Umm, more than likely someone from the remaining 90% would step up and take their place (and, in turn, a new/unskilled worker would join the workforce as a member of the 90%); or a skilled worker would be attracted from overseas.

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  29. Viking2 (11,340 comments) says:

    http://www.smh.com.au/business/new-tax-system-focuses-on-jobs-20100122-mqlm.html

    New tax system focuses on jobs
    PETER MARTIN
    January 23, 2010

    Voluntary simple tax returns, longevity insurance, a Medicare-style disability levy and incentives to keep people in work head the recommendations of the Henry tax review, which is focused on the ageing population.

    It also recommends changes for business, including a 40 per cent mining resource rent tax.

    Recommendations that will be contentious include pay-as-you-drive road congestion charges, fringe benefits tax for charities, and a uniform alcohol excise that would push up the price of wine relative to beer.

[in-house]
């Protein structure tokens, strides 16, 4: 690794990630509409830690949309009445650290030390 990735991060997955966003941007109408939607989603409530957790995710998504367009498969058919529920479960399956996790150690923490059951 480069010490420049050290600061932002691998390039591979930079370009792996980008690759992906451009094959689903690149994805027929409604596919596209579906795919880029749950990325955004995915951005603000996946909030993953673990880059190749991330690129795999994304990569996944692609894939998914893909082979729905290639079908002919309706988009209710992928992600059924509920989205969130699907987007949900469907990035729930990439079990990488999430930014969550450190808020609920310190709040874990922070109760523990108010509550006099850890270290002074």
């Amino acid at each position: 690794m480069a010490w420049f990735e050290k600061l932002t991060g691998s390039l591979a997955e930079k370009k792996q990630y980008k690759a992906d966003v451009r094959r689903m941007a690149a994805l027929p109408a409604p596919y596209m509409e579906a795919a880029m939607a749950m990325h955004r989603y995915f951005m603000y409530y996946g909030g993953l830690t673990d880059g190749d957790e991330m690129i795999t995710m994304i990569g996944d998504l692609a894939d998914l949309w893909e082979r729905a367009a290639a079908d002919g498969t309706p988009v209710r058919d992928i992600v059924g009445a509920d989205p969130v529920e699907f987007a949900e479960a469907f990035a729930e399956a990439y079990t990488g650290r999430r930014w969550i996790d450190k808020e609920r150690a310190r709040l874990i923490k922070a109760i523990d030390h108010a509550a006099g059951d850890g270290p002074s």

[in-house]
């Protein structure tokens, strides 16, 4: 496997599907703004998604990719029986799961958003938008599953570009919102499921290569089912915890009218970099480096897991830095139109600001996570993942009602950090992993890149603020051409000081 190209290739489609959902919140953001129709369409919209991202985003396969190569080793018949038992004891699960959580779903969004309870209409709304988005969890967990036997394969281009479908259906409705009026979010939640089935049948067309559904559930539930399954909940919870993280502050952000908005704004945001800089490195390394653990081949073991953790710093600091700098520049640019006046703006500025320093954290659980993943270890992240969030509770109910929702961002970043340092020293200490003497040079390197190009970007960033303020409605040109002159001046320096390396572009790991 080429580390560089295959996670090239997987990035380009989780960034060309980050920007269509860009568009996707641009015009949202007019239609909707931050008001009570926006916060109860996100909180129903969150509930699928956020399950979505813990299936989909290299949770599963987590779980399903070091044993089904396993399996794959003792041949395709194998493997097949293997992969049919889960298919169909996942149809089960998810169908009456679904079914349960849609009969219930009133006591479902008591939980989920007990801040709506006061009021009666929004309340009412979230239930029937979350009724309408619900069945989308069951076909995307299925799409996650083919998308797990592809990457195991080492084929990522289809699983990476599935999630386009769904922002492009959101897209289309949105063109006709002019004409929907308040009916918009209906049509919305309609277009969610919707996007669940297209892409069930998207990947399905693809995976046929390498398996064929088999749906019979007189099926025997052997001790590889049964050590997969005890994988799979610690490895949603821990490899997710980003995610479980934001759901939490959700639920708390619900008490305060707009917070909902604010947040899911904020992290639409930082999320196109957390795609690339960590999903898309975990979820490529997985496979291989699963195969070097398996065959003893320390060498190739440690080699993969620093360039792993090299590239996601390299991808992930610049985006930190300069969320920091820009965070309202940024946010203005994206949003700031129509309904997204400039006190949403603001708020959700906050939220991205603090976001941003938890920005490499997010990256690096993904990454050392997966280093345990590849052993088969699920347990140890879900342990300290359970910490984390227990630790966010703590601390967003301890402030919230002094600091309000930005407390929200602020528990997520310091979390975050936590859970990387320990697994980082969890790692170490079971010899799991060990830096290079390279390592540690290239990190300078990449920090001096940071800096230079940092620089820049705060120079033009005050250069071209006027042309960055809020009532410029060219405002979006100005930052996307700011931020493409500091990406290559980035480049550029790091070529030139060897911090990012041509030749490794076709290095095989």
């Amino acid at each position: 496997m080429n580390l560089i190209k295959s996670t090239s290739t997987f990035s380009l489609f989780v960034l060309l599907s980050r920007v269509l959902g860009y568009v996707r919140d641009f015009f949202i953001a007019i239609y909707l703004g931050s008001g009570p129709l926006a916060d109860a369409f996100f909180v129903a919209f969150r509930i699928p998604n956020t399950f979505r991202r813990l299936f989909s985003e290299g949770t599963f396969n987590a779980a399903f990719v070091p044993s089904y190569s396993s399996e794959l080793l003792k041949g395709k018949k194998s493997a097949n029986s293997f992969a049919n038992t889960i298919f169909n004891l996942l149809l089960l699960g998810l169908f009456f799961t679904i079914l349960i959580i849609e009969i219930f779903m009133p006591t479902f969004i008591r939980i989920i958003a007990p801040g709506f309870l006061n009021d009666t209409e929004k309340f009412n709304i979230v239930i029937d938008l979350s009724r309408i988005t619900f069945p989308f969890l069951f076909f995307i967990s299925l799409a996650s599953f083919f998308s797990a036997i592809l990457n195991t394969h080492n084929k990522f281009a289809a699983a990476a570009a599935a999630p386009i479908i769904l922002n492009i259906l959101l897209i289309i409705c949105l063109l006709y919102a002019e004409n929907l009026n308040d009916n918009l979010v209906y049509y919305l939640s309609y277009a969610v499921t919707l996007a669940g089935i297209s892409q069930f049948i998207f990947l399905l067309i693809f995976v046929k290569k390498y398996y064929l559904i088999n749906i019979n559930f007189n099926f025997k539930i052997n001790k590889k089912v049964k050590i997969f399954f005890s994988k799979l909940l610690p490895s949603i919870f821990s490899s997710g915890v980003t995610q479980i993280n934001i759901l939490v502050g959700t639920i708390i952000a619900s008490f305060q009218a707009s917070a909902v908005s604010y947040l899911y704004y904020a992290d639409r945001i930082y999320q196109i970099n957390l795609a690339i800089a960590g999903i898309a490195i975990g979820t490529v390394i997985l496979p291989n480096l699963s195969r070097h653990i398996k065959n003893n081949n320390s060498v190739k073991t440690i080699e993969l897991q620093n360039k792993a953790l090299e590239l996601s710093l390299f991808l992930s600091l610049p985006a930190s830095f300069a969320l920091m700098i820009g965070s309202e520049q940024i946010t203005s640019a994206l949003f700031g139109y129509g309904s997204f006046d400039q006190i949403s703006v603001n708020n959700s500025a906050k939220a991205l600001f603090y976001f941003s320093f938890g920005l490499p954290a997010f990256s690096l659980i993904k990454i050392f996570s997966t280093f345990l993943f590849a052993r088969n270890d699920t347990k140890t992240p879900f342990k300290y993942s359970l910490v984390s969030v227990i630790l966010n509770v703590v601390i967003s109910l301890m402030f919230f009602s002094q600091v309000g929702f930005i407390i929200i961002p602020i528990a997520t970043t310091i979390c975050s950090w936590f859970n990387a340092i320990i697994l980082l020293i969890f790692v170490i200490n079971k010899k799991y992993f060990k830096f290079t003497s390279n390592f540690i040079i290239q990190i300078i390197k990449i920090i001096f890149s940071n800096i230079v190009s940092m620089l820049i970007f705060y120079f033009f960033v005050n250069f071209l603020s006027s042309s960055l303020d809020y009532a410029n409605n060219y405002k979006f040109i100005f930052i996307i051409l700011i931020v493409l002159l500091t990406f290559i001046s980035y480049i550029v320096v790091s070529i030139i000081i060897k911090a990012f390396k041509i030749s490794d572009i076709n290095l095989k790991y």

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  30. RossK (277 comments) says:

    “Yep 10% of taxpayers provide 76%. And what happens if more and ore of that 10% go offshore?”.

    That would be the same 10% that makes (and takes) what DPF? – about 95% of the money. A comment like yours DPF is so loaded. The implication of your comment is that this 10% of taxpayers is carrying all the others. A lot of people take a more holistic view – which is that essentially we are all cogs in the machine. Most of us go to work, try to get ahead, and accept that we cannot all be in the top 5% of society’s members who own over half the wealth. Sure any given person might be able to avail themselves of social mobility to get uo there but it is not possible for everyone to be rich. To an extent that it is difficult to precisely determine the great majority of people are always going to be stuck in a range or wealth / income, not for lack of merit or effort but just because that is the way it is.

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  31. Viking2 (11,340 comments) says: